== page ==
Re: Re: The momentum factor
> >>> I don't hear much talk here about the importance of momentum in the swing. Batspeed itself is good, but a slower batspeed with greater momentum can hit the ball harder and this is the real reason the swing should be rotational and your arms should not disconnect from your body.
> Every swing goes from stop - max speed - stop. In between stop - max speed, the bat is speeding up. In between max speed - stop, the bat is slowing down. Forces acting on the bat between stop - max speed are in the same direction the bat in traveling while forces acting on the bat between max speed - stop are in the opposite direction.
> It is very important that contact is made at a point closest to max speed, but between stop - max speed so that the forces are behind the bat and give the most momentum and greater force on the ball. If contact is made just after max-speed and in between max speed - stop, the batspeed may be very close to when contact was made just before max speed, but momentum will be much less and the force acting on the ball will also be much less.
> If that concept doesn't make sense to you,, imagine getting hit by a baseball traveling 100 MPH. Now imagine getting hit by a train traveling 50MPH. Which one will make you fly further?
> Just a little further info. Momentum = Mass x Velocity. for solid moving objects, mass does not change. In a baseball swing, if your arms rotate properly with your body, the mass is your entire body. If the arms disconnect and do not rotate with your body, the mass gets reduced to your arms only. So, you can see that two 80 MPH swings are not the same if the largest possible mass is not obtained through proper mechanics. <<<
> Hi Tony
> For the most part, I agree with your post. However, I must disagree when you say, “Batspeed itself is good, but a slower batspeed with greater momentum can hit the ball harder and this is the real reason the swing should be rotational and your arms should not disconnect from your body.”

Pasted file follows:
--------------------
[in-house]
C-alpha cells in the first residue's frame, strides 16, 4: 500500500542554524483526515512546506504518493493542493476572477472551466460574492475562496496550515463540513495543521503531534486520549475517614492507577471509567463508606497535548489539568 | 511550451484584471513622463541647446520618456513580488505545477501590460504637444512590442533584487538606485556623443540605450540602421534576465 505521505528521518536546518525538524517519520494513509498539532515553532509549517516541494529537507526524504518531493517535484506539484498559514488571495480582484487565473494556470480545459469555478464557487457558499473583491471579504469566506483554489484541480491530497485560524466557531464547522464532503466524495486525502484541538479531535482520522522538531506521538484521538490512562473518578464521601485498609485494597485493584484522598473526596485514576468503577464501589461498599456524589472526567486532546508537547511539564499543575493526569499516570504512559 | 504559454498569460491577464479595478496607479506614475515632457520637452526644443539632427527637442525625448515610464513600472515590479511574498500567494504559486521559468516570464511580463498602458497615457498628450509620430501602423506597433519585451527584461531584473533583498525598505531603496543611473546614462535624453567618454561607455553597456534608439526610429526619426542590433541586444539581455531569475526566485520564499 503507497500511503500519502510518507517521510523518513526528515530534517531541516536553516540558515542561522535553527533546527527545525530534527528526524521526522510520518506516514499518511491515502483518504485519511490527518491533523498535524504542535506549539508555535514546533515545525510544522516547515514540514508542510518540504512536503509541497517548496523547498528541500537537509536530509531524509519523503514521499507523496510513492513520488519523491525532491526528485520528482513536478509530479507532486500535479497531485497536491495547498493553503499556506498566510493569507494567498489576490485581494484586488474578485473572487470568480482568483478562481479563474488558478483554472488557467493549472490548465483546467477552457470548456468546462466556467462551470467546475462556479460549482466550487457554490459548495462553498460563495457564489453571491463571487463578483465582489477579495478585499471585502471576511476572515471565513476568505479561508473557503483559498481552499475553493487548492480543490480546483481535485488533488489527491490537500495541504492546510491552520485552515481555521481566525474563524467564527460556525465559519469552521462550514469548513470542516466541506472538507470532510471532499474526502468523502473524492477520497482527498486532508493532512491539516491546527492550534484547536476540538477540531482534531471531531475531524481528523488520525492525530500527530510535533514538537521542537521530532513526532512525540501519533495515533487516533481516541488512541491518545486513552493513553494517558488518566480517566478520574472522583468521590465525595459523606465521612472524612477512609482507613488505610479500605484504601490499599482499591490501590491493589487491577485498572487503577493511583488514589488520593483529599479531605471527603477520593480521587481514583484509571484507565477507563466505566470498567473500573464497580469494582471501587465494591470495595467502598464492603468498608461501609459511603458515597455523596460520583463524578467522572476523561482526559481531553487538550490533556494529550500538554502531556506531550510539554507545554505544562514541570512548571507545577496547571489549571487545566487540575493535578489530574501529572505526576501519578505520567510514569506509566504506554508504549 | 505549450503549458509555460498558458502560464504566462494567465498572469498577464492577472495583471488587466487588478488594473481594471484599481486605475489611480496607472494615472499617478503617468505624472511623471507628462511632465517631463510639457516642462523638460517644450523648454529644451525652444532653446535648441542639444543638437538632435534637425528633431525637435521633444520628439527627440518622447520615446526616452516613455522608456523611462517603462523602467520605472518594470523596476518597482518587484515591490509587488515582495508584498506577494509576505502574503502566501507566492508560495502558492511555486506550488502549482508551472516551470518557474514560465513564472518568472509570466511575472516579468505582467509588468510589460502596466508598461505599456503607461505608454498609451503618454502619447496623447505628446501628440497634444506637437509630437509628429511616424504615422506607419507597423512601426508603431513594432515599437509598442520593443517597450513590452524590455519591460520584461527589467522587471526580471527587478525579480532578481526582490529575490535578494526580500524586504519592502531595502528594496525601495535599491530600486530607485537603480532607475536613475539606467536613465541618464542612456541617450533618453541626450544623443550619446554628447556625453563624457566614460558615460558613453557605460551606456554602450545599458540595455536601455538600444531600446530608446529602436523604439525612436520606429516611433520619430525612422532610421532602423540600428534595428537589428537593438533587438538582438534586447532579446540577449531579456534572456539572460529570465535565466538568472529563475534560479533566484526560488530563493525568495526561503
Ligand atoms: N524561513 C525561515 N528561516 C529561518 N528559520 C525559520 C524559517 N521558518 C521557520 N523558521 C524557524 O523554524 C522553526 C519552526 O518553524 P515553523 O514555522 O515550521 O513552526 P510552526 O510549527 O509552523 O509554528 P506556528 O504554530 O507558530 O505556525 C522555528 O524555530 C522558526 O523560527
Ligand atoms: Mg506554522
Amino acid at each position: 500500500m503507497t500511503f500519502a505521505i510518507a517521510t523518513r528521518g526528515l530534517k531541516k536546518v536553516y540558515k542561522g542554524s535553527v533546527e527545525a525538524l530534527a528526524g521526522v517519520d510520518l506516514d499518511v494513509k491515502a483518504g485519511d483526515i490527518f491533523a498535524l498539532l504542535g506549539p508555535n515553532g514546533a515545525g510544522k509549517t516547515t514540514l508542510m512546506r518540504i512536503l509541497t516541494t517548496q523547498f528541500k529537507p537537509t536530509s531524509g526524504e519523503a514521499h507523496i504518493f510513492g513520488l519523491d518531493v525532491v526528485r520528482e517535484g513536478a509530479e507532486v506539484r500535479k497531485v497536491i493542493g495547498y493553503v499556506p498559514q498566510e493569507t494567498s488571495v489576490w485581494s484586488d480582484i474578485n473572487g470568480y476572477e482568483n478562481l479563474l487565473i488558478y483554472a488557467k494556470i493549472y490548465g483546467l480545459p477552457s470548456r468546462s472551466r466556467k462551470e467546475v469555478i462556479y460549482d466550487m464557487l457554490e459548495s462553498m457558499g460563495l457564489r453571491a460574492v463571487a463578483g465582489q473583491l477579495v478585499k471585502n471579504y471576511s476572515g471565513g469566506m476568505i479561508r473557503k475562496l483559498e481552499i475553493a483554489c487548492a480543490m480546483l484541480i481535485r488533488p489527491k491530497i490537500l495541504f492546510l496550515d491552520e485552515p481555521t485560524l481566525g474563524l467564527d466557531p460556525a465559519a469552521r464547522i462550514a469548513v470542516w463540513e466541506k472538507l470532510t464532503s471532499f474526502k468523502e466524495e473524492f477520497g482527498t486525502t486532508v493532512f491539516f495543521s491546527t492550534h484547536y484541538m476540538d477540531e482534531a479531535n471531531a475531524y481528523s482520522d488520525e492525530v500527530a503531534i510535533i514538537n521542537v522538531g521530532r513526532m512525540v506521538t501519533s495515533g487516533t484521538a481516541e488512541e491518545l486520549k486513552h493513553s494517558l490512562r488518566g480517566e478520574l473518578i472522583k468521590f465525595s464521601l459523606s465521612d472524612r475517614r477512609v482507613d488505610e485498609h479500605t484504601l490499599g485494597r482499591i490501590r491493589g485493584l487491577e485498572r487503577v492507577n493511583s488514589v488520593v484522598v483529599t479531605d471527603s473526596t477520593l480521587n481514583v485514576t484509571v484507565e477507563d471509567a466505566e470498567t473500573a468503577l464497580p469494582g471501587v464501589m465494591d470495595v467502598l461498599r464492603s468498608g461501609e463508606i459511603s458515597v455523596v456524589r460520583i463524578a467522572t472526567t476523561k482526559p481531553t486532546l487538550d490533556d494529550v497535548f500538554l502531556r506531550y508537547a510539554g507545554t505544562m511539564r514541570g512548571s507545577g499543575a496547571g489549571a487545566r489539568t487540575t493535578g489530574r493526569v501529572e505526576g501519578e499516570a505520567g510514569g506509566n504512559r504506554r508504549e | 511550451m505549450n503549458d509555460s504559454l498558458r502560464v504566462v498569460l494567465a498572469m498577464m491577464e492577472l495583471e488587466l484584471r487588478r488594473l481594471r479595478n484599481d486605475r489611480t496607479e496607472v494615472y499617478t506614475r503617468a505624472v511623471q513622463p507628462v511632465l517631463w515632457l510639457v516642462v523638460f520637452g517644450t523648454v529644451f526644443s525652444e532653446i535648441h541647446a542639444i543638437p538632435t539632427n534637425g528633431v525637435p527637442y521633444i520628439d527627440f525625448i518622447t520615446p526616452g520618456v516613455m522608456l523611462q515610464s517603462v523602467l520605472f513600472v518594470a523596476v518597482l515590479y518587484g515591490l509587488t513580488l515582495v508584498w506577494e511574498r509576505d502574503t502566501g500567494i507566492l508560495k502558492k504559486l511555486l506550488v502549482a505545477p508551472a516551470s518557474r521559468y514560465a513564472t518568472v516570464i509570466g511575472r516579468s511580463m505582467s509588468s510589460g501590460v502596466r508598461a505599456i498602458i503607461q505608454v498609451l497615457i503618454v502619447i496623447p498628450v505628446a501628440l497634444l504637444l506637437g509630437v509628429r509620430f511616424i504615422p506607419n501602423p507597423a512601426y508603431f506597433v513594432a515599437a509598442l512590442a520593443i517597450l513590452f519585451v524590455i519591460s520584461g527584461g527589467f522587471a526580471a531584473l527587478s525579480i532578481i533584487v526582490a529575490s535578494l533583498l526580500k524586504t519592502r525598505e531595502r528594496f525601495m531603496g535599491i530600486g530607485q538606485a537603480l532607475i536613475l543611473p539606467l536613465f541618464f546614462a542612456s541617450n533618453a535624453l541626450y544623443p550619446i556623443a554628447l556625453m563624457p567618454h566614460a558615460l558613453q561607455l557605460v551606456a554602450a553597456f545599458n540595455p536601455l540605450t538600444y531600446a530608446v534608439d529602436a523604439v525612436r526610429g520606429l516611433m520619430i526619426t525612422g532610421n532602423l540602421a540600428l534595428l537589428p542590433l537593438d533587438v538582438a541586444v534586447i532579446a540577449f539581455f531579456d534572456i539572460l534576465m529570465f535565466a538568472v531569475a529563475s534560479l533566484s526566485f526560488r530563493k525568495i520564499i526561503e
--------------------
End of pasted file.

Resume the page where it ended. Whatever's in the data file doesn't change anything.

> The only momentum that determines how hard a ball is hit is the mass of the bat. The mass (or momentum) of the limbs and torso is not a factor. Neither is the grip or torque applied at the handle during the bat/ball collision.
> A bat attaining 70 mph swung on a rope will hit the ball just as hard as a 70 mph bat welded to a 200 lb. flywheel. It is the mass, composition of the bat and its velocity at contact that determines how hard the ball is struck.
> Jack Mankin
I do not disagree with you but on the statement that
"The only momentum that determines how hard a ball is hit is the mass of the bat. The mass (or momentum) of the limbs and torso is not a factor. Neither is the grip or torque applied at the handle during the bat/ball collision."
is incorrect in complete terms. At contact the positioning of the hands (grip and position), elbows(mainly the back elbow) and arms makes a great difference to the power exerted on the ball due to the following reason. Every collision that occurs when two objects are moving in different directions impart forces on each other that affect that objects movement and thus affect the resultant change of direction and velocity on the formentioned objects.
Example when you bunt the ball the firmer you hold the bat the further the bunt goes and the more you absorb the pitch the shorter the ball goes.
When you swing the bat and the wrists are in the incorrect position (rolling over) the ball impacts on the bat more due to the wrists collapsing during the contact and the direction of the bat starting to go upward at contact. If your back elbow is not tight to the body the elbow and wrists absorbs more of the balls energy (though less then the wrists being in the wrong postion).
Another example is throw a ball against a brick wall and the ball comes back quickly because most of the energy is transfered back into the ball as the wall does not move. Throw a ball against a gyproc wall and the ball does not come back a quickly as the wall asorbs more of the energy as it flexs as it is hit with the ball (the back elbow away fromt he body). Throw the same ball against a foam wall and the ball rolls back slowly as the foam absorbs most of the energy (the wrist rollover).
I hope this all makes sense but like I said a blanket statement doew not work here with the f=ma formula.
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